Home 3d Printing SLM Solutions projects 24% annual revenue growth in preliminary FY 2020 financials

SLM Solutions projects 24% annual revenue growth in preliminary FY 2020 financials


German 3D printer manufacturer SLM Solutions has projected an annual revenue increase of 24% within its preliminary FY 2020 financial results. 

During the course of 2020, the company anticipates that it generated total revenue of around €61 million, an improvement of 24% over FY 2019. If accurate, this figure means that SLM outperformed its annual growth guidance of 20%, but that it also experienced a slowdown during H2 2020, after it reported an initial 90% revenue increase in H1 2020

Following the publication of the results, the firm’s shares dipped from €23.30 to €22.65, a decline of 2.3%. However, SLM’s newly-appointed CEO Sam O’Leary opted to focus on the company’s strong overall performance, claiming that it showed the potential of 3D printing for overcoming the challenges of the post-pandemic world. 

“Helping to meet our customer’s needs while continuing to lead in industrializing AM technology, has proven to our customers that SLM is a strong and dependable long-term partner, that will help them to overcome their manufacturing challenges and pursue new opportunities afforded,” commented O’Leary. 

A team of SLM engineers being trained in Lubeck to use the NXG XII 600 3D printer
SLM Solutions has projected revenue growth of 24% in its preliminary FY 2020 financials. Photo via SLM Solutions.

SLM’s projected FY 2020 results 

Although SLM hasn’t finished auditing its FY 2020 results, it has indicated that it expects to meet the guidance it set out at the end of Q3. In addition to revenue growth of 24%, the company anticipates an improvement in its earnings before tax for FY 2020, with its EBITDA set to land between -€14.5 million and -€15.5 million. 

This figure falls well within SLM’s initial guidance of -€13 million to -€18 million, something it has credited to the “operational rigour” it demonstrated throughout last year. Looking ahead to FY 2021, the company expects to see a further improvement in its EBITDA, and it’s targeting annual revenue growth of at least 15%. 

According to O’Leary, the firm’s optimistic outlook for the year is based on the successful launch of its new NXG XII 600 3D printer, which “exceeded expectations.” Additionally, the company’s CFO Dirk Ackermann has claimed that its order intake doubled over H2 2020, resulting in a backlog of €30 million that should ensure its continued growth as the pandemic begins to recede. 

“While we still see some customer hesitation due to the uncertainties presented by COVID-19, the benefits of AM are also allowing many of our customers to better react to supply chain and manufacturing challenges,” said Ackerman. “Our current forecast cautiously assumes that the economic environment will slowly normalize, and that COVID-19 burdens will slowly ease during the second half of 2021.”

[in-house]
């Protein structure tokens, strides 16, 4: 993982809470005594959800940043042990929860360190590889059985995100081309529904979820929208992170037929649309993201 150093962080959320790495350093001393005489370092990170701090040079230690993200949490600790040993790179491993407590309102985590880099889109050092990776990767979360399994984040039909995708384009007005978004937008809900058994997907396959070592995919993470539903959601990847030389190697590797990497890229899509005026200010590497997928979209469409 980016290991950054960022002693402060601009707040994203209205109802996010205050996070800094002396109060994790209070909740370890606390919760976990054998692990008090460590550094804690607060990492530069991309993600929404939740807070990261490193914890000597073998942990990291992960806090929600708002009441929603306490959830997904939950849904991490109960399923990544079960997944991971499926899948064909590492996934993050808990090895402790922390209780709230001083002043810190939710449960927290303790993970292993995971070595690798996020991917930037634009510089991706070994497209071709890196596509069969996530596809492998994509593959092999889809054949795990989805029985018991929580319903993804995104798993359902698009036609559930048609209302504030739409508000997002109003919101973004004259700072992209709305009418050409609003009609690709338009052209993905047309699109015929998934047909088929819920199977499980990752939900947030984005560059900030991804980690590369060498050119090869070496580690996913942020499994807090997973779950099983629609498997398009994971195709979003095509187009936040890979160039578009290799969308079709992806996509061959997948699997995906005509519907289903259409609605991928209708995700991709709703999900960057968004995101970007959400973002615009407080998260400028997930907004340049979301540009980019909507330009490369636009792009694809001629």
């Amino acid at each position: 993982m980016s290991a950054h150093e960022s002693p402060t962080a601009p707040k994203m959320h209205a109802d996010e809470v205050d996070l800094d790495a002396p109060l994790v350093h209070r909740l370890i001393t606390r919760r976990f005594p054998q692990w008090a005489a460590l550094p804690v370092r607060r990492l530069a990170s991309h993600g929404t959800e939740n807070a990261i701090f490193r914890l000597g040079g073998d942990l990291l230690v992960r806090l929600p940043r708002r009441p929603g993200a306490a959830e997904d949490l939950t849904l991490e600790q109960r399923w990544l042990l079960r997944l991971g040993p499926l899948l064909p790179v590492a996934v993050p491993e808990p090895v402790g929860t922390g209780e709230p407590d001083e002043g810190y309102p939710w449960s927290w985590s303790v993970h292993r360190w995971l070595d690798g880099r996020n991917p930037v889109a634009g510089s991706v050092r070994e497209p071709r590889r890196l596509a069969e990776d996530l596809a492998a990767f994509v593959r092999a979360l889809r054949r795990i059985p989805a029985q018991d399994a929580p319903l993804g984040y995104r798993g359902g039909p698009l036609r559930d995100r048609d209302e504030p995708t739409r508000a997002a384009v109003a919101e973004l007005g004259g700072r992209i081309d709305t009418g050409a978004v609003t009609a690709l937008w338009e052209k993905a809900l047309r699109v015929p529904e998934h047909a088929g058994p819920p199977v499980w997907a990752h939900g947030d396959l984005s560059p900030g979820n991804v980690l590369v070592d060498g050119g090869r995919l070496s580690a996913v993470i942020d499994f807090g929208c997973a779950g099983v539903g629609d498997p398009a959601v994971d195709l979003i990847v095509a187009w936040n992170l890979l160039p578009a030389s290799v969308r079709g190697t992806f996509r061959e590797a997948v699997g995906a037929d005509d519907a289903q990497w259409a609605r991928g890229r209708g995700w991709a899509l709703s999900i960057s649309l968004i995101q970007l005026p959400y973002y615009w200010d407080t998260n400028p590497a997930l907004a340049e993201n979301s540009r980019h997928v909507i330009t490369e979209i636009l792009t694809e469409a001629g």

An SLM 500 3D printer.
In July last year, SLM and Honeywell used an SLM 500 3D printer to develop parameters for 3D printing aerospace parts. Photo via SLM Solutions.

Tracing SLM’s 2020 success 

SLM may not have confirmed its full-year financials yet, but it’s clear that 2020 was a year of near-continuous growth for the firm, despite difficult macroeconomic circumstances. Last year, the company made particular progress in addressing its core aerospace market, working with Honeywell to find a parameter set for 3D printing aluminum F357 in July 2020. 

Automotive represents another of SLM’s key verticals, and the firm established close ties with Porsche last year, 3D printing concept E-drive housings for one of its sports cars. Such partnerships could go some way to explaining how the firm drove client demand so successfully during 2020, increasing its order intake by 11% in Q3 alone. 

Elsewhere, SLM has also received an order for five of its new NXG XII 600 systems from an ‘unnamed European OEM.’ Although it’s not yet clear whether the order will be included within the company’s full financials when they’re published on March 25th 2021, it does at least indicate a market appetite for the firm’s latest machine.

3D printing’s growth trajectory

It may only be February, but several 3D printing firms have already reported growth, providing optimism that the industry may have turned a corner after a tricky 2020.

3D printer manufacturer 3D Systems, for instance, was forced to cut its workforce by 20% earlier last year, but after publishing optimistic provisional Q4 2020 financial results, its share price rose by over 90%. Overall, the company is set to generate $170 million in revenue for the quarter, around 25% more than was initially expected. 

Similarly, British engineering firm and metal 3D printer manufacturer Renishaw reported a pre-tax profit of £43.4 million over H1 2021. The company managed to remain profitable despite reporting a 2% drop in revenue thanks to the efficiency savings it made across its business. 

Elsewhere, binder jetting 3D printer manufacturer ExOne has also projected an annual revenue increase within its Q4 2020 financials. During 2021, the company intends to expand on its portfolio to enable further growth, and it has already signed an exclusive partnership with Rapidia that’s yielded two new machines. 

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Featured image shows a team of SLM engineers being trained in Lubeck to use the NXG XII 600 3D printer. Photo via SLM Solutions.

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